Potential Hot Spots: Mali Awaits Foreign Invasion

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Items About Areas That Could Break Out Into War 

May 2, 2012: The army rebels who took over the government on March 22nd refuse to disband or halt interfering with the interim government. The rebel troops have threatened to use force to prevent the arrival of 3,000 ECOWAS (Economic Community of West African States) peacekeepers. The rebels are demanding new elections by the end of May, while ECOWAS wants to hold the elections next year, after the tribal rebels have been defeated in the thinly populated north. There, the Tuareg rebels and their al Qaeda allies have taken control of the major towns but many loyalists still control villages. Neighboring nations fear the rebel north could become a sanctuary for Islamic terrorists and criminal gangs. ECOWAS finds itself opposed by northern and southern rebels. The northern rebels just want to maintain their independence. The southern rebels want to defeat the northern rebels and establish the coup leaders as part of a new ruling class. ECOWAS wants to establish a fairly elected government in the north and south, something both sets of rebels oppose. ECOWAS is faced with the prospect of, in effect, invading Mali to put down both sets of rebels and attempt to reestablish a democratic government.

The northern rebels are allowing the UN to send relief supplies (food, fuel, and medical) in. While this aids the local population, it also reinforces rebel control of the north.

May 1, 2012: Troops of the Presidential Guard attempted to regain control of the capital from the rebel soldiers but were defeated after a night of shooting and shelling. Rebel troops captured the compounds where the Presidential Guard was based and scattered the loyalist troops.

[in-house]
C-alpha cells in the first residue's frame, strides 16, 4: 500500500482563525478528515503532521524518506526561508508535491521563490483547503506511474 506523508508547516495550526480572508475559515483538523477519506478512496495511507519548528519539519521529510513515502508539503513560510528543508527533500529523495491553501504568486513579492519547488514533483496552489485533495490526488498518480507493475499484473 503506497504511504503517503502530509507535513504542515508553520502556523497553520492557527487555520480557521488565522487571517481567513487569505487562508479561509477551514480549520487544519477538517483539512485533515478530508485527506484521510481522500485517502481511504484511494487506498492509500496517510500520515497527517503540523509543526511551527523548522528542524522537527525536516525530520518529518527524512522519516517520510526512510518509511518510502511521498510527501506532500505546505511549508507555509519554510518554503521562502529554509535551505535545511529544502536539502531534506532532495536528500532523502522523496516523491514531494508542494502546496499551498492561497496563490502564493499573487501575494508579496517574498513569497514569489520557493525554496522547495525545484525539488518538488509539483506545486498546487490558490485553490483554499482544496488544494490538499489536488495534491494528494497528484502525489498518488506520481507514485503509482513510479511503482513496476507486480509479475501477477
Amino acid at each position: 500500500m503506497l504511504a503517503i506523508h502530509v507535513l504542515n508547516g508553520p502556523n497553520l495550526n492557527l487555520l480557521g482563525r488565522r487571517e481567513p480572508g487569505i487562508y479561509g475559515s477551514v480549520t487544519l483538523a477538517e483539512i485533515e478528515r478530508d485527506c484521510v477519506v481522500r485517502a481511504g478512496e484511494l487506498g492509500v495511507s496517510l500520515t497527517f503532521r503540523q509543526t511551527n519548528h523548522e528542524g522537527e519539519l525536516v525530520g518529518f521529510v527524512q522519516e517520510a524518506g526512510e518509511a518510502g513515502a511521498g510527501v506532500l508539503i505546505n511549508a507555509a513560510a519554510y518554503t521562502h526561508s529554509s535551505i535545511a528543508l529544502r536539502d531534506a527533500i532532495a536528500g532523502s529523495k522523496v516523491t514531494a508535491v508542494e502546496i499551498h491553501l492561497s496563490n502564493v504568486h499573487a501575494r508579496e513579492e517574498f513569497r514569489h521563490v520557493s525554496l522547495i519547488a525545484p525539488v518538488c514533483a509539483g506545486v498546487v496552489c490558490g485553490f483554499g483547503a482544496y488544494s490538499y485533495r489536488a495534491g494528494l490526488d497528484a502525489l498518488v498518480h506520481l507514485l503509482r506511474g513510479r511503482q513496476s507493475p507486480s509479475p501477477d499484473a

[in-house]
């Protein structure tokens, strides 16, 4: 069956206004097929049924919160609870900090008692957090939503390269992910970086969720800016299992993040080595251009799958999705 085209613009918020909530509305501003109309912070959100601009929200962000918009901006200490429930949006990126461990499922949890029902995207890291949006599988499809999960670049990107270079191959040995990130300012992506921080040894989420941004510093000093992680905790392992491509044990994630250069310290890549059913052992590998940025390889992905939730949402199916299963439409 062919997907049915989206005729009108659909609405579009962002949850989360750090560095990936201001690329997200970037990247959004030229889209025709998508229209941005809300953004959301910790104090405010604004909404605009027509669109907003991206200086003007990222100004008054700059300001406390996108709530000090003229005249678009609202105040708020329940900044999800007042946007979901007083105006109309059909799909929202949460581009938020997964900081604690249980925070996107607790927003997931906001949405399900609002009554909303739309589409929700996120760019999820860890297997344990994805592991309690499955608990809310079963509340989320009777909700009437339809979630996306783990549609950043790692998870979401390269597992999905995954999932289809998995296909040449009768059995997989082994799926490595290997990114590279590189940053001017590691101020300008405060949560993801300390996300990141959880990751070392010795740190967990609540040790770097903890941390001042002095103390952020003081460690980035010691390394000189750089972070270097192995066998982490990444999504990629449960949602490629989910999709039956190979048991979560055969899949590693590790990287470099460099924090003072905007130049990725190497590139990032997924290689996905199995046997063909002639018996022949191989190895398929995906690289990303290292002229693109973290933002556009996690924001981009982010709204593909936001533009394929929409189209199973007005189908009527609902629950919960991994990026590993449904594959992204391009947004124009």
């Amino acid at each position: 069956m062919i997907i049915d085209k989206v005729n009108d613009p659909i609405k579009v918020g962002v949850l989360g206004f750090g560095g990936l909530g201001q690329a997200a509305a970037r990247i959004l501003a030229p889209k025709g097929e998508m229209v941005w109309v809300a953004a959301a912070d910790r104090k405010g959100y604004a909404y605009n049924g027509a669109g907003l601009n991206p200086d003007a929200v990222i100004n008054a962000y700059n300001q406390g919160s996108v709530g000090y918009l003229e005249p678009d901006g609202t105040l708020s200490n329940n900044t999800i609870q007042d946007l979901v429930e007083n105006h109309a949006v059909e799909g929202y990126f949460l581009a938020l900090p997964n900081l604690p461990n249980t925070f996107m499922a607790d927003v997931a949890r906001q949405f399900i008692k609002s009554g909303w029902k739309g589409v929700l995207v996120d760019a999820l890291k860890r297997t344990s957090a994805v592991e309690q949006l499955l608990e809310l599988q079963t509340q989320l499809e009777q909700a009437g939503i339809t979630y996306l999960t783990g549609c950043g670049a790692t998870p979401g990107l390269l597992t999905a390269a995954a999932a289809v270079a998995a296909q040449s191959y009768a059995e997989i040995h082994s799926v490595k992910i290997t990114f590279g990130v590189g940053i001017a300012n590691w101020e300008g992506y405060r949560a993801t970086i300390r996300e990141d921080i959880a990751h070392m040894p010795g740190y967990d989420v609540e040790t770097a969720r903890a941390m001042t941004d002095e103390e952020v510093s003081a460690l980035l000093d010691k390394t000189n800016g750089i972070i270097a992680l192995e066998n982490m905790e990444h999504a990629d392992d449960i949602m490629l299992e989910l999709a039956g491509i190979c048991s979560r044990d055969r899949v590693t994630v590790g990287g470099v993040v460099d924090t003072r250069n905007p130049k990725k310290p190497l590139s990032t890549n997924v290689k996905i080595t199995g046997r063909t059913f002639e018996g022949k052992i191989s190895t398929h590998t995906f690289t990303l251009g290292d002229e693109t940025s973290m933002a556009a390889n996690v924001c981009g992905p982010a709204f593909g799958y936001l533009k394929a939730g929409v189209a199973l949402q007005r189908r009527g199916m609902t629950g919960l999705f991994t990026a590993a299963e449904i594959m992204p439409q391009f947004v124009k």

April 23, 2012: The northern rebels (mainly the Tuareg MNLA) declared an end to military operations in the north. There are many towns and villages that the rebels have not even visited but apparently will in the future, if only to search out and kill, or capture, loyalists (to the southern government).

April 22, 2012: The Swiss aid worker kidnapped in the north last week was freed. Apparently the northern rebels decided that a confrontation with the West over this captive was not in their interests at this time. There have already been some protests up north against the rebels, but these events were quickly put down using gunfire.  

April 19, 2012: Alarmed at the continued activity of the rebel soldiers, president Toure fled to neighboring Senegal. The new interim government was formed, with rebel officers given three ministries (defense, interior security, and interior) out of 24. At the same time the rebels released the 22 officials they had arrested after agreeing to the formation of an interim government.

 

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